Insurance · 19 January 2017

Links between hyperactivity and entrepreneurship revealed

The study uncovered several links between hyperactivity and successful entrepreneurs

People that suffer from high levels of hyperactivity are more likely to become successful business owners, according to a new study that uncovered a link between hyperactive behaviour and entrepreneurship.

The research, published by the Rotterdam School of Management (RSM), based survey findings of over 20,000 people to conclude that individuals with high levels of hyperactivity – a symptom of Attention Deficit Hyperactivity Disorder (ADHD) – have the same skills as the perfect entrepreneur.

The study highlighted three entrepreneurial traits in particular that were characteristic of ADHD sufferers – high energy levels, a risk averse nature as well as strong initiative.

It also found a tendency among hyperactive people to be more creative, have greater multi-tasking skills and display an ability to “hyperfocus” – a heightened form of mental concentration.

Ingrid Verheul, the RSM professor who led the study, stated that the findings could boost the employment prospects of ADHD sufferers and possibly give way to a new wave of entrepreneurs.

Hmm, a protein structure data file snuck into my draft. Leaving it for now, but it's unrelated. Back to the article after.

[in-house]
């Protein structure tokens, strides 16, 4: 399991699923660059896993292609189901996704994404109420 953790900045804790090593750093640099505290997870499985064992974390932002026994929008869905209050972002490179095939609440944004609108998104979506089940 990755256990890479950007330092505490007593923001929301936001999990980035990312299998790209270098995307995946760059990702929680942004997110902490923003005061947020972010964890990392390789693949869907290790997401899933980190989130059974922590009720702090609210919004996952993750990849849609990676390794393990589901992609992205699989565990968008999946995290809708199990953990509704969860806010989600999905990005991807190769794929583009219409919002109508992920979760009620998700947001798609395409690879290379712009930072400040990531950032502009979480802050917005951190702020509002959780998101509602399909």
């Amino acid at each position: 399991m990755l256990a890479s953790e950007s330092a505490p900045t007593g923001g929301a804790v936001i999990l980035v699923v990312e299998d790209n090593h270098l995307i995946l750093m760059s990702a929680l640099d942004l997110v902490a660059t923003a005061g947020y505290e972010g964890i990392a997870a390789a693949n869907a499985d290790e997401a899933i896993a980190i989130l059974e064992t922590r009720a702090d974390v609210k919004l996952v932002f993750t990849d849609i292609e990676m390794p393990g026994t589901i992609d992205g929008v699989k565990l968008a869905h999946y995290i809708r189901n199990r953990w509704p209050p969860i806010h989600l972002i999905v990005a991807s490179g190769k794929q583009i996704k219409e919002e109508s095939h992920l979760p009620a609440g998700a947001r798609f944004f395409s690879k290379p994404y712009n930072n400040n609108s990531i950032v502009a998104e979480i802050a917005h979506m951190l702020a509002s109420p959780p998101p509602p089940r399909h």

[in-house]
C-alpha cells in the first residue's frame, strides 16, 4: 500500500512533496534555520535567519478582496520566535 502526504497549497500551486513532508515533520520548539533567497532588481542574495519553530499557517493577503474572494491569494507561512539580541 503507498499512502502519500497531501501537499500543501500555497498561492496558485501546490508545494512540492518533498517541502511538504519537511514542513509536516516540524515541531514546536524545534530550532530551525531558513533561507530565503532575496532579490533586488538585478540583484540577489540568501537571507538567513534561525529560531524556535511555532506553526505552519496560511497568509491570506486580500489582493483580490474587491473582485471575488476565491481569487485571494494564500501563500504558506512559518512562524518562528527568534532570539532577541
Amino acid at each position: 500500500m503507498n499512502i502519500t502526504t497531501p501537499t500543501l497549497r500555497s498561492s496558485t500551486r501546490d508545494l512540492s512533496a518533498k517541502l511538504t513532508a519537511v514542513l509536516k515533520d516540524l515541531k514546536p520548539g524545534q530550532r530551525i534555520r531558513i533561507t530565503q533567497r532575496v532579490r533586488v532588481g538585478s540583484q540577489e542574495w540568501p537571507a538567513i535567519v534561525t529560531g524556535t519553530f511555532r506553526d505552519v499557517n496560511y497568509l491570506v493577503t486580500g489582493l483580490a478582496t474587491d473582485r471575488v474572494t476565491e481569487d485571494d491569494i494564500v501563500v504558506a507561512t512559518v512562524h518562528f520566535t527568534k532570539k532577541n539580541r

“This research could have a significant effect to destigmatise hyperactivity or ADHD because it demonstrates that they have the potential to turn their hand to entrepreneurship,” she said in a statement.

Citing the traditional stigma associated with ADHD sufferers and their ability to succeed in the working world, Verheul added that the findings could have a particularly positive effect on younger people who are yet to make the transition to full-time employment.

She pointed to the growing number of young people diagnosed with ADHD in recent years, particularly in the UK where there has been a “substantial rise”.

“Coupled with our research this leads to the expectation that many more ‘hyperactive’ entrepreneurs could be on the horizon. That is, providing they are made aware of the potential fit with self-employment, and are guided to take entrepreneurial action,” she concluded.

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Simon Caldwell is deputy editor at Business Advice. He has a BA in politics and communications from the University of Liverpool, and has previously worked as a content editor in local government and the ecommerce industry.


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